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Connecticut town reverses course on 'pandemic drones' amid privacy concerns

The Westport Police Department has chosen to opt out of a program that would use drones to detect person with a fever or cough from afar.
A police drone in Westport, Conn.
A police drone in Westport, Conn.NBC Connecticut

A Connecticut police force is grounding its plans to test a "pandemic drone" that would detect a person with a fever or cough, after privacy concerns were raised.

The town of Westport has chosen to opt out of the ‘“Flatten the Curve Pilot Program” from drone manufacturer Draganfly, according to NBC Connecticut. Westport Police Chief Foti Koskinas said Thursday that while he was thankful for the opportunity to participate, he also wanted to be responsive to citizens' concerns.

“We thank Draganfly for offering the pilot program to Westport and sincerely hope to be included in future innovations once we are convinced the program is appropriate for Westport,” Koskinas said, according to NBC Connecticut.

A number of people and organizations raised privacy concerns after the town announced its intentions to partner with Draganfly. People from around the country responded to the police department’s Facebook post Tuesday with criticism over the decision.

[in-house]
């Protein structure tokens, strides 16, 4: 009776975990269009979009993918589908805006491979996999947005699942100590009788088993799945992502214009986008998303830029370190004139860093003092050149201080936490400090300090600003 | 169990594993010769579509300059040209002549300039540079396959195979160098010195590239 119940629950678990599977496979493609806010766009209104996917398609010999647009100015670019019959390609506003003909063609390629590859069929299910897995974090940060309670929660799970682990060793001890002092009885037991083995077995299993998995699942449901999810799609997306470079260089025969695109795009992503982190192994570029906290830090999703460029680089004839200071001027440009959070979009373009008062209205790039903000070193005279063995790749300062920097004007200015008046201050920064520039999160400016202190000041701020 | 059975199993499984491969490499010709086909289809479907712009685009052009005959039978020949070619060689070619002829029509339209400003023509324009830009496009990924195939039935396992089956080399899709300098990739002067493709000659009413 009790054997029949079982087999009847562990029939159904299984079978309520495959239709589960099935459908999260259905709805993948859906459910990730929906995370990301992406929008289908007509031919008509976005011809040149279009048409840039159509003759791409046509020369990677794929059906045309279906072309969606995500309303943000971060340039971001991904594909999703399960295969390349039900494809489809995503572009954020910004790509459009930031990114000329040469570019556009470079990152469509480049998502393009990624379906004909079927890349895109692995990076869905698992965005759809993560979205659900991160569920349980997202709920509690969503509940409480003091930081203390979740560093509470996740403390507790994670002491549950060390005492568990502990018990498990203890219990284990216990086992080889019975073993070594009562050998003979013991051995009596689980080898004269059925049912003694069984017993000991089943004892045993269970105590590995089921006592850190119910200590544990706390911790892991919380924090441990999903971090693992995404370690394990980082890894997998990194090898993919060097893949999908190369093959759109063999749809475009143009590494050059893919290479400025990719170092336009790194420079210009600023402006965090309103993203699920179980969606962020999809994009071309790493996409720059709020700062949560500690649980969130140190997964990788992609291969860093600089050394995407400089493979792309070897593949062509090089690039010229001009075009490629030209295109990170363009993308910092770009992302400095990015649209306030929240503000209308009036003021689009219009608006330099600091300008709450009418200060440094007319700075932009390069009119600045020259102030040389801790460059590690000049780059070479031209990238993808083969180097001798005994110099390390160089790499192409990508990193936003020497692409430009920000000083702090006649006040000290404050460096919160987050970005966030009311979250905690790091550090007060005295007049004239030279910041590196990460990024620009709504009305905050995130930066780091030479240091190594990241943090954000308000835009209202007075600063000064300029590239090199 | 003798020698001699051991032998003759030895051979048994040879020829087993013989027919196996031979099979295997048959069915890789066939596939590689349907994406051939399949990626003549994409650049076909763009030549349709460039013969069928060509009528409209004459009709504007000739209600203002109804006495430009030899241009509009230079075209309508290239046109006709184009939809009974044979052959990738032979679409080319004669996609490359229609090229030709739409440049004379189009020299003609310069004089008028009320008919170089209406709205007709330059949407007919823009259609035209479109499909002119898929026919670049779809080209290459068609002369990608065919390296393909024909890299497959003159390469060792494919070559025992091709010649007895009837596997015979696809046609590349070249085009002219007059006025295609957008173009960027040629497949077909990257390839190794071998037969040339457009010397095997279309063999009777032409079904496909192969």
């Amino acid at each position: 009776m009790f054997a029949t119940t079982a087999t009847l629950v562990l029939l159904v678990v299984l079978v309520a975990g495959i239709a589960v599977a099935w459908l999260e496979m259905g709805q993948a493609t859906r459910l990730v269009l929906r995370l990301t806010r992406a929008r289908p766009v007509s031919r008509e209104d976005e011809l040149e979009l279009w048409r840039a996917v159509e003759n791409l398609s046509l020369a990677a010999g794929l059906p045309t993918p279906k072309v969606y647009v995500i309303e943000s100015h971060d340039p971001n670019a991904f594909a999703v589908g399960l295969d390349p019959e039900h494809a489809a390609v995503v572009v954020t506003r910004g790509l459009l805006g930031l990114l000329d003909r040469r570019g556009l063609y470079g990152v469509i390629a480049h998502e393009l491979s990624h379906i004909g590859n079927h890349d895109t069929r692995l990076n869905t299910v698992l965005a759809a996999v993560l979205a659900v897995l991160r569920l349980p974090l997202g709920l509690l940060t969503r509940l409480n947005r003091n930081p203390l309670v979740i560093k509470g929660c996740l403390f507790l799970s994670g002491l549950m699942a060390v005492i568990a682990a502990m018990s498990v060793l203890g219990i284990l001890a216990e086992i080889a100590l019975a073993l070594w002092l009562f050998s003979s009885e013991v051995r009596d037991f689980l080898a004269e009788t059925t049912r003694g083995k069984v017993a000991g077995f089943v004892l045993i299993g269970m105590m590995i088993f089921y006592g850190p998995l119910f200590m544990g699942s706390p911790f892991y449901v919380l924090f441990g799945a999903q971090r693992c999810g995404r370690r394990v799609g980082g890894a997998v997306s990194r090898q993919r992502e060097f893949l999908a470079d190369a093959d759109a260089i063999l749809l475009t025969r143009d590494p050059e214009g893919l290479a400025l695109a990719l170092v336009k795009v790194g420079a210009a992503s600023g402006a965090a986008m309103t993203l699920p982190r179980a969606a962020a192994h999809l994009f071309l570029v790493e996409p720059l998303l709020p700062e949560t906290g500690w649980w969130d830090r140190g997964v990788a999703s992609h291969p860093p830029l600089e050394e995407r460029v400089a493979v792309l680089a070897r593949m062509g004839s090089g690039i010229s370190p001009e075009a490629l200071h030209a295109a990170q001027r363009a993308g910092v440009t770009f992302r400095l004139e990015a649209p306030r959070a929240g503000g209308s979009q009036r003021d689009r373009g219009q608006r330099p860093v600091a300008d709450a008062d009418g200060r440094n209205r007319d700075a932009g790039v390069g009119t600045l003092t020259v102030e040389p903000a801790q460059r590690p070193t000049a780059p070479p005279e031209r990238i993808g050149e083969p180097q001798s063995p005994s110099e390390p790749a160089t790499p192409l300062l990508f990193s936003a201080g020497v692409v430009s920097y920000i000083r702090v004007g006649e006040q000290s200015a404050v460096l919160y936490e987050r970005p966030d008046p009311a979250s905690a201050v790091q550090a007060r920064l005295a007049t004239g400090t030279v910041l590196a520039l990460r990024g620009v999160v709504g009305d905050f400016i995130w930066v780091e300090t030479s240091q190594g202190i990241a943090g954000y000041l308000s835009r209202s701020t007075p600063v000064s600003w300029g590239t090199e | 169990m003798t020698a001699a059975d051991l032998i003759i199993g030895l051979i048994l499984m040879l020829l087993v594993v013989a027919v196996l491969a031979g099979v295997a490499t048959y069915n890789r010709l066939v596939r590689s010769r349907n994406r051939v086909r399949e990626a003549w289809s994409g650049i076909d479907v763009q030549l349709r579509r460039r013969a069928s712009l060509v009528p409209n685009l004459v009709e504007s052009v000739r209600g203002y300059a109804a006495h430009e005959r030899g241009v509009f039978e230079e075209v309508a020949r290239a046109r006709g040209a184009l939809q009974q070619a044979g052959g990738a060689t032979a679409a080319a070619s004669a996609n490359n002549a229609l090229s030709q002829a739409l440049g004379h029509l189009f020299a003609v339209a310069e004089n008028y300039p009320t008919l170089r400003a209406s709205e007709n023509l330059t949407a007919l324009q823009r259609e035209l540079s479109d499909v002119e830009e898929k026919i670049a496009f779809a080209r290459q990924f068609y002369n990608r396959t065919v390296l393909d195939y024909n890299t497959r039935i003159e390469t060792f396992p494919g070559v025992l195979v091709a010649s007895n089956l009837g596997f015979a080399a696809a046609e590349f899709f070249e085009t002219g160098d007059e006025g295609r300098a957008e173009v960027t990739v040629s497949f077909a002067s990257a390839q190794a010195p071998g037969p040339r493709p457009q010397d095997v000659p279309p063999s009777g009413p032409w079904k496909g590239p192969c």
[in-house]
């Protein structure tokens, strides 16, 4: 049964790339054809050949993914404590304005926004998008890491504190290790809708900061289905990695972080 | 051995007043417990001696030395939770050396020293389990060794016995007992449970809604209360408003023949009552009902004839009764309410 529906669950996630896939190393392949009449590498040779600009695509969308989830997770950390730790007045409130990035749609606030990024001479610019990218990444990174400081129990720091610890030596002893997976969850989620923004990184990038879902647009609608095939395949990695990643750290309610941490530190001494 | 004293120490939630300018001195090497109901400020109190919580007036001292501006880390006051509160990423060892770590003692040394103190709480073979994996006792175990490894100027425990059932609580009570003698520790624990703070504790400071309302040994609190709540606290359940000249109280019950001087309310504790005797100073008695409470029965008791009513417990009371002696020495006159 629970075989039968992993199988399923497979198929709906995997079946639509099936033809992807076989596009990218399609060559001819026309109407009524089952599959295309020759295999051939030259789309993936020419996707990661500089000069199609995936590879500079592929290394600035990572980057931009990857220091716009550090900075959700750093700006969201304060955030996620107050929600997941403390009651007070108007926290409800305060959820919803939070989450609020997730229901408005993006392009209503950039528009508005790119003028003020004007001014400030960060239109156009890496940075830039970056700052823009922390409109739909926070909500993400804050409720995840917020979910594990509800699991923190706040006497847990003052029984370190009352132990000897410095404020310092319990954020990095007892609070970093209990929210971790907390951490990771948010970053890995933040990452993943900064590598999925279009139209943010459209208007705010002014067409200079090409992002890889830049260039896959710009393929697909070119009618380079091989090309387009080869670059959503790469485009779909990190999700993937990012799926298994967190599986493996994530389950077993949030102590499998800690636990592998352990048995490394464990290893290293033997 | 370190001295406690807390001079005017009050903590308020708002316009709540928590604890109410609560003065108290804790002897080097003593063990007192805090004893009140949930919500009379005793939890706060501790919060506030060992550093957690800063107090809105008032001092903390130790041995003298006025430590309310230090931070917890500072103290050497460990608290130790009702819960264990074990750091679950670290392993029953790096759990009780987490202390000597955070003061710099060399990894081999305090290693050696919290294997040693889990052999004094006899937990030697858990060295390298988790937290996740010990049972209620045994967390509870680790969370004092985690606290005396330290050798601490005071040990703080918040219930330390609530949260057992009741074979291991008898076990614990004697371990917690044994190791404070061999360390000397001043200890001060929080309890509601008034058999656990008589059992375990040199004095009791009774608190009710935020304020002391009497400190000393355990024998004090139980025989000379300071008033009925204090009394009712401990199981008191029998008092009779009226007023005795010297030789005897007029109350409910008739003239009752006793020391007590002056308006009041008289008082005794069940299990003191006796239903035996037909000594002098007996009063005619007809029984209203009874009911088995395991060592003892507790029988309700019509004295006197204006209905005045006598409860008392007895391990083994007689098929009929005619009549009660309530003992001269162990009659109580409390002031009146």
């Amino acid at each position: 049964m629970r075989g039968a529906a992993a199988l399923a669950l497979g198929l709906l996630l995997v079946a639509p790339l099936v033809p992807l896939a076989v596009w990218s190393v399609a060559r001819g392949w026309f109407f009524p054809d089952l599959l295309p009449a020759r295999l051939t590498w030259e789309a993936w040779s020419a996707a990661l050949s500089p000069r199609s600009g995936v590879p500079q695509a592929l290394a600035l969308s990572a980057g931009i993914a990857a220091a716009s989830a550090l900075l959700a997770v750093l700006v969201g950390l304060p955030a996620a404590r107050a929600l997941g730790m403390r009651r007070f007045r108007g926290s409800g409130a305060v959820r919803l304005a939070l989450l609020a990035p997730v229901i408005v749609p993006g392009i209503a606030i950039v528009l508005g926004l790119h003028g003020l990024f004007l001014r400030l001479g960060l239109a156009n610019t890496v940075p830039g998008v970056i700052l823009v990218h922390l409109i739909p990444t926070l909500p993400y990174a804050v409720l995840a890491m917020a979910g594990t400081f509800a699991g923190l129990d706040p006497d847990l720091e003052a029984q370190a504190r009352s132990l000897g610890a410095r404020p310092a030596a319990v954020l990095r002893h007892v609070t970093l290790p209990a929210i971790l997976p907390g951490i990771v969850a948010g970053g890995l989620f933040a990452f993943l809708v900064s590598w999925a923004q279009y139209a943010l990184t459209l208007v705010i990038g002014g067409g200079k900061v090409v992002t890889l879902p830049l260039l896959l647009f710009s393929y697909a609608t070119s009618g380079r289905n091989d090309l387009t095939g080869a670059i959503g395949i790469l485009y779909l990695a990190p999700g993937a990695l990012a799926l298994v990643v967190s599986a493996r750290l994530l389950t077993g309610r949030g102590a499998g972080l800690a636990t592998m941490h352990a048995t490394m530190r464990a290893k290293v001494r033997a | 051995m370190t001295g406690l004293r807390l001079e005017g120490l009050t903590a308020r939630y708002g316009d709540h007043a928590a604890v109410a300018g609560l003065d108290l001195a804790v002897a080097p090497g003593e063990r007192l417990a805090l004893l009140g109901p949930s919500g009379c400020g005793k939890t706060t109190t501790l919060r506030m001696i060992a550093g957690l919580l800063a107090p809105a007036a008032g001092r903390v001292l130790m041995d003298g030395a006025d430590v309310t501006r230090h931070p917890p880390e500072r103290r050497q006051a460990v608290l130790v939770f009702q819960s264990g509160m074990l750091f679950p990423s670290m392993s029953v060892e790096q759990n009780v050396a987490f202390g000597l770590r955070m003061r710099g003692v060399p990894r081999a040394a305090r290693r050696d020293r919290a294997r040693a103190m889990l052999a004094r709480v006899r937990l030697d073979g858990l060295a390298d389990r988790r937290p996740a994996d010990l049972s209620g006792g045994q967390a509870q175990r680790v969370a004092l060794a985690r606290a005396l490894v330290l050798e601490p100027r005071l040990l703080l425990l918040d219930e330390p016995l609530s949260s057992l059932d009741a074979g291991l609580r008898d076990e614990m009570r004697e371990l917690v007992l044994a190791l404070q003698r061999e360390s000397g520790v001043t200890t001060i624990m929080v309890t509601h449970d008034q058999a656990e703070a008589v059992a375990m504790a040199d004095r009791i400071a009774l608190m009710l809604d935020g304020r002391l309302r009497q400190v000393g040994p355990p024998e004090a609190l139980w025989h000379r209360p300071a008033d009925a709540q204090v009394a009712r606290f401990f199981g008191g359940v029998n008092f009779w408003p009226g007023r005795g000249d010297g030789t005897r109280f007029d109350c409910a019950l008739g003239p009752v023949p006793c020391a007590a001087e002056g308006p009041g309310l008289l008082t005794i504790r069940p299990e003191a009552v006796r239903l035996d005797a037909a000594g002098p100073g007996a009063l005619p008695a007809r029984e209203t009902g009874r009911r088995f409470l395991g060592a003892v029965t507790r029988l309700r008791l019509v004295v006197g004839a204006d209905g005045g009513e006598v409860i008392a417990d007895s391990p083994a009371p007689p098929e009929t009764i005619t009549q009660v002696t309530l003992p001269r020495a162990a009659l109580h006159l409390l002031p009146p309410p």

“An extreme and disgusting over reach of government,” one Facebook user wrote. “Big brother is watching indeed.”

The state’s chapter of the American Civil Liberties Union issued a statement against the program Wednesday and argued that technology is “no magic pill” to the coronavirus pandemic.

“Towns and the state should be wary of self-interested, privacy-invading companies using COVID-19 as a chance to market their products and create future business opportunities,” David McGuire, executive director of the ACLU of Connecticut, wrote in his statement.

The Westport Police Department launched a drone program in 2016 to help dive teams in locating submerged objects and victims. It later expanded the program for assistance in accident investigations, documentation of scenes and search-and-rescue.